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Triazole, Benzotriazole, and Naphthotriazole as Copper Corrosion Inhibitors: I. Molecular Electronic and Adsorption Properties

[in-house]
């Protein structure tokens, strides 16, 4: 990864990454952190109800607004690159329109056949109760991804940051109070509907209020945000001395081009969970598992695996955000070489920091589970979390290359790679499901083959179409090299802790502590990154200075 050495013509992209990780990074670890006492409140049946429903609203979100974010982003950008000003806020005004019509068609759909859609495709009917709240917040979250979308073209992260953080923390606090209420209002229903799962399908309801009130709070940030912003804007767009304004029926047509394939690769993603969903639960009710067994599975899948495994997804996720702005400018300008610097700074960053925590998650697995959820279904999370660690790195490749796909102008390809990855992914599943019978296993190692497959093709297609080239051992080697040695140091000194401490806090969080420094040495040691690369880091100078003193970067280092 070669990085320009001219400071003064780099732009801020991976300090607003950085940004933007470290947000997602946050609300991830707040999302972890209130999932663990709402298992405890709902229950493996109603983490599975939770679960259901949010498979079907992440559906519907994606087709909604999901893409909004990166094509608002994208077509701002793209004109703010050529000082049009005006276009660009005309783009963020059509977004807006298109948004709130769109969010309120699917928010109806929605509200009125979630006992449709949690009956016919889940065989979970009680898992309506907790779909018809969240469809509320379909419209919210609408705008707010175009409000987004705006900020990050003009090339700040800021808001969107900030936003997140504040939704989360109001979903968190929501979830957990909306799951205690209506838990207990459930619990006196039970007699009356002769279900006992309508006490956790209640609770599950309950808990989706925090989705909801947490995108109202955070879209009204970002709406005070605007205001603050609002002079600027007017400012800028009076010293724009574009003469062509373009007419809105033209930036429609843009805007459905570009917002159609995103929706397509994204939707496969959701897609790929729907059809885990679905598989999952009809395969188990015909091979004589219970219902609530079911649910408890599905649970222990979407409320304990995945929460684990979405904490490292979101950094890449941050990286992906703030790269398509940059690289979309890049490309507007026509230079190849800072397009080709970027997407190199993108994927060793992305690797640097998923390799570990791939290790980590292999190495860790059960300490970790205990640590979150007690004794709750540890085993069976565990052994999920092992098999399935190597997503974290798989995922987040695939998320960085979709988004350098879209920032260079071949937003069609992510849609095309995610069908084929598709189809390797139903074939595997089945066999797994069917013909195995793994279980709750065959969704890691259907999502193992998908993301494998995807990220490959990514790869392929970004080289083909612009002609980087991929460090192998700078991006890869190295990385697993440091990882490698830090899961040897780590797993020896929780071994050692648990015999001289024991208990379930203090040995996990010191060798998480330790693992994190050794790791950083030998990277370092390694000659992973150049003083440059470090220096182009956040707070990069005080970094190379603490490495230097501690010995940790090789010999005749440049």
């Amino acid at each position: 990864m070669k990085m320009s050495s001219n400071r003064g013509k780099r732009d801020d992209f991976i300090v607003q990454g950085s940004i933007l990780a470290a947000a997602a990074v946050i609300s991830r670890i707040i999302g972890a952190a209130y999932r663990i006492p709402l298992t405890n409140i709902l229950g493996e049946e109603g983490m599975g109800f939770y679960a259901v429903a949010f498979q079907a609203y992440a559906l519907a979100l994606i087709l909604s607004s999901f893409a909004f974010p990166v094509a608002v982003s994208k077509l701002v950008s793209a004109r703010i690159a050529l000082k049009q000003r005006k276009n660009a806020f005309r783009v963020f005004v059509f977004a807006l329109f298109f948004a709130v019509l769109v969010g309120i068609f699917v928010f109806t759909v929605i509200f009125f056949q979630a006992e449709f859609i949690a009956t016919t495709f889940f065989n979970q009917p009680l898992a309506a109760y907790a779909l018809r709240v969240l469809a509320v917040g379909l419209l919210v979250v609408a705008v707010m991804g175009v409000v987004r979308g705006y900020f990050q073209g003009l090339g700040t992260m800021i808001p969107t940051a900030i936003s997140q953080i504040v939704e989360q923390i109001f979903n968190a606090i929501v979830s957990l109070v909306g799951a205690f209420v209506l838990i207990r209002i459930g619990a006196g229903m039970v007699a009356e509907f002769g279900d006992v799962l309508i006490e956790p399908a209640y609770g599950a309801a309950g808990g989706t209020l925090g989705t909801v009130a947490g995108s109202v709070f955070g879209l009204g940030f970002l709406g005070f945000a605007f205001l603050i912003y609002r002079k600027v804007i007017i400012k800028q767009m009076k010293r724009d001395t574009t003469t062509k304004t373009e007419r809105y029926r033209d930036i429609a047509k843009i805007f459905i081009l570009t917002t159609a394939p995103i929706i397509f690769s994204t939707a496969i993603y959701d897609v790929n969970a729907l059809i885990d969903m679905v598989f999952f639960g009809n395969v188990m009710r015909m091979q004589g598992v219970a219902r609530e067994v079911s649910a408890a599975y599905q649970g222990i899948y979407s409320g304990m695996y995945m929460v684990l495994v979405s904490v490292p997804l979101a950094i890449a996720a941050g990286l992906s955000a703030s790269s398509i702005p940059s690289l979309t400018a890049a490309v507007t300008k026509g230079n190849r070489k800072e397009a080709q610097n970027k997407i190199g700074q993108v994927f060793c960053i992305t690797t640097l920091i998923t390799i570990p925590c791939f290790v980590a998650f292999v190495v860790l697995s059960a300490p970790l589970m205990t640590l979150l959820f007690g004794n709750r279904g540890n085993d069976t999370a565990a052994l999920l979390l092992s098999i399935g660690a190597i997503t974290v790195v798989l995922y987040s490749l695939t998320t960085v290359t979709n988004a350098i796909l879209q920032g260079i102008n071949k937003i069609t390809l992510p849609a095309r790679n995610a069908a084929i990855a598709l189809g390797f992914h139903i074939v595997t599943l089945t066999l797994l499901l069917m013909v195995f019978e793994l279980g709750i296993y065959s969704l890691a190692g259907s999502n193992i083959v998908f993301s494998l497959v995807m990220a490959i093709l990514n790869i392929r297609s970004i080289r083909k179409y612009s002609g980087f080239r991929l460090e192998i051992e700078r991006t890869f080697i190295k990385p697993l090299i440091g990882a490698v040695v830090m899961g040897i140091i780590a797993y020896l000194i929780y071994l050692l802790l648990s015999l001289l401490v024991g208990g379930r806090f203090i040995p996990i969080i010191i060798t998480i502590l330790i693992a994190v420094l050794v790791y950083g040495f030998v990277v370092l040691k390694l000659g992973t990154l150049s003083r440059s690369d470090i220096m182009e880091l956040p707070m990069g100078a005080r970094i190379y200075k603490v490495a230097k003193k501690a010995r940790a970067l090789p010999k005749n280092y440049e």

The gas-phase adsorption of 1,2,3-triazole, benzotriazole, and naphthotriazole—considered as corrosion inhibitors—on copper surfaces was studied and characterized using density functional theory (DFT) calculations. We find that the molecule–surface bond strength increases with increasing molecular size, thus following the sequence: triazole<benzotriazole<naphthotriazole. This trend is explained in terms of molecular electronegativity and chemical hardness, which decrease monotonously as the molecular size increases. While the electronegativity of triazole is almost degenerate with the work function of Cu(111) surface, the electronegativity of larger acenotriazoles is smaller. The difference in electronegativity between the Cu(111) and the acenotriazoles thus increases with increasing the molecular size, which, together with decreasing the molecular hardness, results in larger molecule-to-metal electron charge transfer and stronger molecule–surface bonds.

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